Karen Schneider

I first heard the call to be a nurse when I was 11 and my aunt was diagnosed with cancer. Every day after school I went to her house and helped in any way I could.

Caring for her was one of the most powerful experiences of my young life, so when I heard about the nursing program at the University of Iowa, my path was set. At 21, I returned home to Dubuque and started working at The Finley Hospital, now UnityPoint Health-Finley, where I’ve worked as a nurse for 31 very fulfilling years.

Sadly, that’s a career path few nurses get to follow today. One recent study found that one in three U.S. nurses leave their first job within two years. In a 2018 survey, 62% of nurses said they often felt burned out at work, and nearly half said they had considered leaving nursing in the last two years.

I see those statistics and I want to cry.

In Iowa, there’s even more reason for tears: The average pay for Iowa’s registered nurses ranks 48th among the 50 states. The average Iowa nurse makes almost $15,000 less than the average Illinois registered nurse, and $12,340 less than our Wisconsin counterparts.

As a result, we end up saying goodbye to a lot of our Iowa RNs.

So many young nurses come out of school with so much debt they have to take the highest paying job, no matter where it is. And all of us are stuck in a health care system that doesn’t reward loyalty like it did when I started.

Since 1990, the number of for-profit hospitals in America has jumped 38%. And the nonprofit hospitals are run more and more like the for-profits. Nonprofit chains have been gobbling each other up in a wave of mergers and acquisitions, and nonprofit CEOs are rewarded with huge salaries.

As nurses, we know this system is broken. We know caring and compassion should come first. But again and again, we see the bottom line come before the concerns of frontline caregivers.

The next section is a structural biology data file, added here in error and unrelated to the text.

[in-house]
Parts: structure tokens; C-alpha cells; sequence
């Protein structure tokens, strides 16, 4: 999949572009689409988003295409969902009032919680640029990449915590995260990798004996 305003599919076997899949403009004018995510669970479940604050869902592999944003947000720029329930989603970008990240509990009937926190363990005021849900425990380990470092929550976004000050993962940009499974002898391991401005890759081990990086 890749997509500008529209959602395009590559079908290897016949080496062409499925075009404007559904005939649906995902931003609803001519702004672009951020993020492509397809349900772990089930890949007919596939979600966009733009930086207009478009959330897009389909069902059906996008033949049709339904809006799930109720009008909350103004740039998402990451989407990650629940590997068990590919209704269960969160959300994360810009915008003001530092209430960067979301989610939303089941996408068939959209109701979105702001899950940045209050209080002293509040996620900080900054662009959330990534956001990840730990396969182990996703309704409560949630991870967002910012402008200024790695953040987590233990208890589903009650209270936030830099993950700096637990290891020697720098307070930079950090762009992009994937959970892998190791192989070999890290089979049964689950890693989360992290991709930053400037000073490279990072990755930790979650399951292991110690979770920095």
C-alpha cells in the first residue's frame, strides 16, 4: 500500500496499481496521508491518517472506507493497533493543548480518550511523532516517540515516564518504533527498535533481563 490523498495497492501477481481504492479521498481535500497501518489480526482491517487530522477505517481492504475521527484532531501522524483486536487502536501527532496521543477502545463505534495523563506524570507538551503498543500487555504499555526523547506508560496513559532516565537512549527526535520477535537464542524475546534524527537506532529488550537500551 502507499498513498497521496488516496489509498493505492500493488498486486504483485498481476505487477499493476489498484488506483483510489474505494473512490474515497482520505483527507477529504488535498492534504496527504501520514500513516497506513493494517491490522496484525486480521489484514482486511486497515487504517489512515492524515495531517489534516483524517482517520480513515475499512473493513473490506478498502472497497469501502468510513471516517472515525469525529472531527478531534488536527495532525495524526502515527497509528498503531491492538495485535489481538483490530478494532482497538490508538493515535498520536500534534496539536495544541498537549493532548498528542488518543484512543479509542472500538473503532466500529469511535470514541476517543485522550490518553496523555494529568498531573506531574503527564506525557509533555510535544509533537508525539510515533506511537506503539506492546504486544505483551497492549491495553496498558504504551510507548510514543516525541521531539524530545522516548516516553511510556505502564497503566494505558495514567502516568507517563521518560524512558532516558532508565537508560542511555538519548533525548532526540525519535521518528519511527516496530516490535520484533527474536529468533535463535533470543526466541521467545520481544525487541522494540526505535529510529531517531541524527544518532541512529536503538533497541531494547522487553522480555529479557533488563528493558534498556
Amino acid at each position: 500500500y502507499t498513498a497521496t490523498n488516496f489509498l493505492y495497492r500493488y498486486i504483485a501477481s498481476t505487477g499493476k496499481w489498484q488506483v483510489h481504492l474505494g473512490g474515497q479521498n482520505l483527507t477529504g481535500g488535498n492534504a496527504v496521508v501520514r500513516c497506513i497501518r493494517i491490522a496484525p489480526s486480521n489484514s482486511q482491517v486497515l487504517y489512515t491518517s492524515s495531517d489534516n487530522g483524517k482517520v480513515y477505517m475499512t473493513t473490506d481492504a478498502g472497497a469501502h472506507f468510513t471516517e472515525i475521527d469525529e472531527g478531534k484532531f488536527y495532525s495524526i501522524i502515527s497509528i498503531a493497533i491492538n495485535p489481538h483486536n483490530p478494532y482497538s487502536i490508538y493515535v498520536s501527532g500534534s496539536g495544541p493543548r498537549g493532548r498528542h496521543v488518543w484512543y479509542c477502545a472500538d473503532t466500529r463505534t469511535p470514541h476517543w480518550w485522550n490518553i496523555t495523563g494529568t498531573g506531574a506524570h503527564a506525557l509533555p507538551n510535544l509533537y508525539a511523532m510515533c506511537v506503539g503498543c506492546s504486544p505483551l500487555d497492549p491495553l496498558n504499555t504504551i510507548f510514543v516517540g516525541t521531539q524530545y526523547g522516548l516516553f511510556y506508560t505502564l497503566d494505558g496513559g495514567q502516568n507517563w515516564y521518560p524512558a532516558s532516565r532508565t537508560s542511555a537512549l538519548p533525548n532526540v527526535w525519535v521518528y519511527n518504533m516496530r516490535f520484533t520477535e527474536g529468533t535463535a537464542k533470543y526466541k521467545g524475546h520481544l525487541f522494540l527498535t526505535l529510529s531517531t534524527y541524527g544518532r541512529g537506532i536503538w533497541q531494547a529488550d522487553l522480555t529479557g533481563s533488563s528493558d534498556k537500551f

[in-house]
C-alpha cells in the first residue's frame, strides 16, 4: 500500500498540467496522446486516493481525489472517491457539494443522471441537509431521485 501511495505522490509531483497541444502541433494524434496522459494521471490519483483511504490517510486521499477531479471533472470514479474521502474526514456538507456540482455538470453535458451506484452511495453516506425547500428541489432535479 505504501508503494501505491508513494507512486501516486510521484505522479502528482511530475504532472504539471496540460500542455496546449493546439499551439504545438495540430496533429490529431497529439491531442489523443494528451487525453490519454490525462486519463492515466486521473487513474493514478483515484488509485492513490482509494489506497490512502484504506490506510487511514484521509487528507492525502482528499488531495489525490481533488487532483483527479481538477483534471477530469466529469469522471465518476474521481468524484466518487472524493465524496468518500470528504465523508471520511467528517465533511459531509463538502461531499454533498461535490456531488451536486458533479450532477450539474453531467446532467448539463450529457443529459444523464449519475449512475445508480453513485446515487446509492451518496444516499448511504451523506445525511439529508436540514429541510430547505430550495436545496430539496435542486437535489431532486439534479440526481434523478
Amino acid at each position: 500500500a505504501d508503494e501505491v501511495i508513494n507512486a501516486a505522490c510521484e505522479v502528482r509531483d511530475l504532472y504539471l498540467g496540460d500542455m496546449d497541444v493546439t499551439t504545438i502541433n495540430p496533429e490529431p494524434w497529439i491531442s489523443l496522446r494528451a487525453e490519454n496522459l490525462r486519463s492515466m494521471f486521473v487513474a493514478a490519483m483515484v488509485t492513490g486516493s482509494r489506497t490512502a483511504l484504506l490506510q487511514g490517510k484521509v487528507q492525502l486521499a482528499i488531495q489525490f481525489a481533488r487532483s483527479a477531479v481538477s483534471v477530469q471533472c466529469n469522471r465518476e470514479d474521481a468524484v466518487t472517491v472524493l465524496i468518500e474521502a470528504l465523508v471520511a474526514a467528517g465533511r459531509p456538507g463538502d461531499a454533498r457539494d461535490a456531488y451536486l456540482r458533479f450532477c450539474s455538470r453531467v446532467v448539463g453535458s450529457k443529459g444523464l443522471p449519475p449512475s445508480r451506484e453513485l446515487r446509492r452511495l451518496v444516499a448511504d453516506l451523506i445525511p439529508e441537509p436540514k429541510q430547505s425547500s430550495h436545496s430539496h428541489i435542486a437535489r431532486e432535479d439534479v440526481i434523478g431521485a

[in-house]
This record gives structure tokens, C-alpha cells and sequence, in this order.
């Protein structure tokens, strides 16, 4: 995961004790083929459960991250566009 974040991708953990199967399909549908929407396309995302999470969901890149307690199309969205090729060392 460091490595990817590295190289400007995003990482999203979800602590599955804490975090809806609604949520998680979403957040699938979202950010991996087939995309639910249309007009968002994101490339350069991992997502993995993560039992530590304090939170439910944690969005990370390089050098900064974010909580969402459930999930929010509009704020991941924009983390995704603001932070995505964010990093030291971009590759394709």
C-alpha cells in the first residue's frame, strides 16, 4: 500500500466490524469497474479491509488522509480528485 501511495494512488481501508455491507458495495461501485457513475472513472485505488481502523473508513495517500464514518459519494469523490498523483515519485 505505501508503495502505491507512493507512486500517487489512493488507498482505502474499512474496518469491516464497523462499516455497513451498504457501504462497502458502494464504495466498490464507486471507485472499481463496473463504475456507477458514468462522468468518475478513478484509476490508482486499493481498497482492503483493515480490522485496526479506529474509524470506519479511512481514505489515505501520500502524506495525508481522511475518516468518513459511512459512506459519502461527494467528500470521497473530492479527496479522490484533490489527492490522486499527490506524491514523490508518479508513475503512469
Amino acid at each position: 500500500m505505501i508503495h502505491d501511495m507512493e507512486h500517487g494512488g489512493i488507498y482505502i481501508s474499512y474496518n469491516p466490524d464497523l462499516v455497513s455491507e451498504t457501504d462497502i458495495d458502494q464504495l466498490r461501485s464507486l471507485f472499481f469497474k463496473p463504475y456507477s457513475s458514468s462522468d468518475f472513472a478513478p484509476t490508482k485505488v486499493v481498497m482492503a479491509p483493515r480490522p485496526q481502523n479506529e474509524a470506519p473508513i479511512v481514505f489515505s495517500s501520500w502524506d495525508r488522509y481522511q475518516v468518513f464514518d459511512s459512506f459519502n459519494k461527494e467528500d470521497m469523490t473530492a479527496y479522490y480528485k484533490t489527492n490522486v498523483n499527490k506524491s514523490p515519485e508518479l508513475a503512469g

The way to fix this system is by giving nurses and other caregivers a real voice at our hospitals. I’ve seen the difference it can make. At Finley, our RNs are in a union, so we have the strength to really advocate for our patients. We’ve also created a labor-management committee, so each month we meet with Finley administrators to talk about solutions to the challenges we face.

I can’t claim we solve every problem, but we’ve made progress. In our contract talks last fall, the administration worked with us to establish an innovative new pay structure. We raised wages for our lowest-paid RNs by 15.5% over the next two years and we ensured raises of at least 4.5% for everyone else.

Better pay gives RNs an incentive to stay. And that’s not just good for nurses, it’s great for patients.

Of course, nurses at one hospital can’t fix all the problems in Iowa. Even at Finley, our wages don’t match the pay in Wisconsin. A lot of our nurses still end up heading over the bridge.

We need Iowa’s lawmakers to step up and create an environment where nurses can build their careers. They need to rescind the 2017 state law that attacked public employees, including thousands of union RNs and healthcare workers. That law makes it harder for them to advocate for their patients, and is one more force pushing down pay for Iowa healthcare workers.

If the leaders in our legislature, and in our hospitals, stand with us, we can stop saying goodbye to Iowa’s nurses and start saying welcome home.

Schneider, a registered nurse in the operating room at UnityPoint-Finley Hospital in Dubuque, is chapter president of the Finley nurses’ union, SEIU Local 199.

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